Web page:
Court dismisses suit to stop conduct of elections, examinations on Saturdays

Court dismisses suit to stop conduct of elections, examinations on Saturdays

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A Federal High Court sitting in Abuja, on Wednesday, dismissed a suit filed by an elder of the Seventh-day Adventist Church, Mr Ugochukwu Uchenwa seeking to stop the conduct of elections and examinations on Saturdays in Nigeria.

The trial Judge, Justice James Omotoso in his judgment, dismissed the suit for being frivolous, vexatious, irritating and baseless.

The Judge held that the fundamental rights being claimed by the plaintiff were not at large and could not be curtailed by government policy.

Besides, he held that the Seventh Day Adventist Church is in the minority in Nigeria and cannot impose its doctrine on the majority of other religious denominations in the country.

The plaintiff, Uchenwa, who is an elder of the church, filed the suit on the grounds that fixing elections and examinations on Saturdays violated his rights and that of other members of the church to freedom of worship.

While praying the court to declare the fixing of elections and examinations on Saturdays as unconstitutional, the plaintiff, in the alternative, prayed the court to order the defendants to allow him and other members of his church to vote or write examinations on any other day of the week including Sundays.

Listed as defendants in the suit are the President, the Attorney-General of the Federation, the Independent National Electoral Commission (INEC), the Minister of Internal Affairs, the Joint Admission and Matriculation Examinations (JAMB), the National Examination Council (NECO), West African Examination Council (WAEC), the National Business and Technical Examination Board, Council of Legal Education and the Ministry of Education.

Counsel to the plaintiff, Mr Benjamin Amaefule had told the court that his client was only seeking an enforcement of his fundamental right to freedom of education and freedom to participate in elections and a declaration that the schedule of elections in Nigeria on Saturdays, the “Sabbath day”, was a violation of his fundamental rights to freedom of worship.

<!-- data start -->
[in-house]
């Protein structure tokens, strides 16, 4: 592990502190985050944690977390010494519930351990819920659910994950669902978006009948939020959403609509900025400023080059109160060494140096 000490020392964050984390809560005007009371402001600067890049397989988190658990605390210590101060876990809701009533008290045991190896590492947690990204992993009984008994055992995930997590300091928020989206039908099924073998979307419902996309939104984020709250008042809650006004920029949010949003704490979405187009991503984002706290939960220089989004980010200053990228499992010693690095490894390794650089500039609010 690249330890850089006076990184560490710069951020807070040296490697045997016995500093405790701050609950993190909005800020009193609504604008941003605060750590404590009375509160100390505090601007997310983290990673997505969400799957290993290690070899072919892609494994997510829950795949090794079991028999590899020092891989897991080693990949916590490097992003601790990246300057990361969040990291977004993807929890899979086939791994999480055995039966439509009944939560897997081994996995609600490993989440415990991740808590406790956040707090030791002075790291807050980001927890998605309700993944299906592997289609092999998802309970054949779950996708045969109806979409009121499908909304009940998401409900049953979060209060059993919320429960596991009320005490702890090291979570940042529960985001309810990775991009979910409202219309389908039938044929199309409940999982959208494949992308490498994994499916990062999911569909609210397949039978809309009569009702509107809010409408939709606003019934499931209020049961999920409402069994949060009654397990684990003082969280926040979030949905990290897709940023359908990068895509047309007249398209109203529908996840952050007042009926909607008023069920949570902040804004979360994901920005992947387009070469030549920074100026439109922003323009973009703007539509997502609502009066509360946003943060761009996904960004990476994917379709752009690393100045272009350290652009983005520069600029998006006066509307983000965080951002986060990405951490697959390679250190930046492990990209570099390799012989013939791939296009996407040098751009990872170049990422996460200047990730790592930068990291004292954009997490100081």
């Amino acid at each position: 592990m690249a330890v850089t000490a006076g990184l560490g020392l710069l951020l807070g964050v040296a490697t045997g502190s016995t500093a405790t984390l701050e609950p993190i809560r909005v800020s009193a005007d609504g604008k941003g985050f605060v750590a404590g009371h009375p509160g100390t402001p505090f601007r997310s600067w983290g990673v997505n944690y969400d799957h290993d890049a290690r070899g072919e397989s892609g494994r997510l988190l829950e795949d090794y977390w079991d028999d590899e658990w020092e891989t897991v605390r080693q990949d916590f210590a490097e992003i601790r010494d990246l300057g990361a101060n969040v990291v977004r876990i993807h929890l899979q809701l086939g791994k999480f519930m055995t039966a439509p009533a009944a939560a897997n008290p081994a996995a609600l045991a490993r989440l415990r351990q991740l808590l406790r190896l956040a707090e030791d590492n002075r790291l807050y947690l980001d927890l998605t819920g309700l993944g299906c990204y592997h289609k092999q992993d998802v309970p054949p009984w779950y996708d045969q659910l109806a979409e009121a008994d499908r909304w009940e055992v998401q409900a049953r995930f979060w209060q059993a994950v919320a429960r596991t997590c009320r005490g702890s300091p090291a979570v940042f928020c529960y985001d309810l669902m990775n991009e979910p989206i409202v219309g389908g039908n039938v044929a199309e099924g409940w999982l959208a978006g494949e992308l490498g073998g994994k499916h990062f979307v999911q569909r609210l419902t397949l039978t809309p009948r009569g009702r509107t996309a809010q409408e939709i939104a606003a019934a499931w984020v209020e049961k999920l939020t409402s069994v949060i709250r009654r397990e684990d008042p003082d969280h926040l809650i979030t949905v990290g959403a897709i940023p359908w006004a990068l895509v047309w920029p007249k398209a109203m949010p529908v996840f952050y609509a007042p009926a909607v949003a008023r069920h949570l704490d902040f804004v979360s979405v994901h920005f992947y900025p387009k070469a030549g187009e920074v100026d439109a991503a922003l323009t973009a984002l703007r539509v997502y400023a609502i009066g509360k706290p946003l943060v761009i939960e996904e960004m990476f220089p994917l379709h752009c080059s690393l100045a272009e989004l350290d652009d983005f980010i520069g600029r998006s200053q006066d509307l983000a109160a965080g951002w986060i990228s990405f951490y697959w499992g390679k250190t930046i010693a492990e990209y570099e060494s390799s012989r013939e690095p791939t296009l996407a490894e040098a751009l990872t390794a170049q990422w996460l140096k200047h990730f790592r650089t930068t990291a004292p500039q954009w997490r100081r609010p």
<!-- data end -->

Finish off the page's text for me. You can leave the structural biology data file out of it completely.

“It is also a violation of conscience, profession and free practice of faith and right to participate freely in the government of the applicant and that of entire members of the Seventh-day Adventist Church, Nigeria”, he said and
maintained that fixing examinations and elections on the “Sabbath day of the Lord ”, was also a violation of right to freedom of education of the applicant and the members of the Seventh-day Adventist Church Nigeria.

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The plaintiff asked the court to declare that the actions of the 5th to 8th respondents fixing examinations on Saturdays, a “Sabbath day of the Lord” was unconstitutional and prayed the court for an order restraining INEC from further violating the rights of members of the Seventh-day Adventist Church by holding elections on Saturdays.

“In the alternative, order INEC to mark out a different day for the members of the church to participate in their own election if INEC cannot schedule and hold elections on a day other than on Saturdays.

“An order restraining the 5th to 8th respondents from scheduling and conducting compulsory public examinations on Saturdays, without making option for the members of the Seventh-day Adventist Church to write their exams on days other than Saturdays.

The plaintiff also asked the court to make an order mandating the 1st and 2nd respondents (the President and the AGF) to declare Saturdays as public holiday just the same way Sundays are public holidays, insisting that Sunday was the first day of the week while Saturday was the seventh day of the week, hence the Sabbath day.

Responding on behalf of the President and the AGF, Maimuna Shiru, in a 17- 17-paragraph affidavit on behalf of her clients in opposition to the suit had, prayed the court to dismiss it for lacking in merit.

On his part, counsel to WAEC, Mr Friday Chorio argued that Nigeria was a circular state as it had not adopted any religion as its own, adding that, the constitution provides that Nigeria shall not adopt any religion as its own.

“In this circumstance, the plaintiff is seeking for an interpretation of the law that Saturday should be fixed as a holy day for the Seventh-day Adventist church.

“We have so many laws that provide for holidays. Section 4 of the Public Holiday Act provides and declares Sunday as a public holiday so government activities cannot take place on Sundays”.

Counsel to JAMB, Safinat Lamidi, had, in a preliminary objection, prayed the court to dismiss the suit as it lacked the jurisdiction to entertain it.

NIGERIAN TRIBUNE


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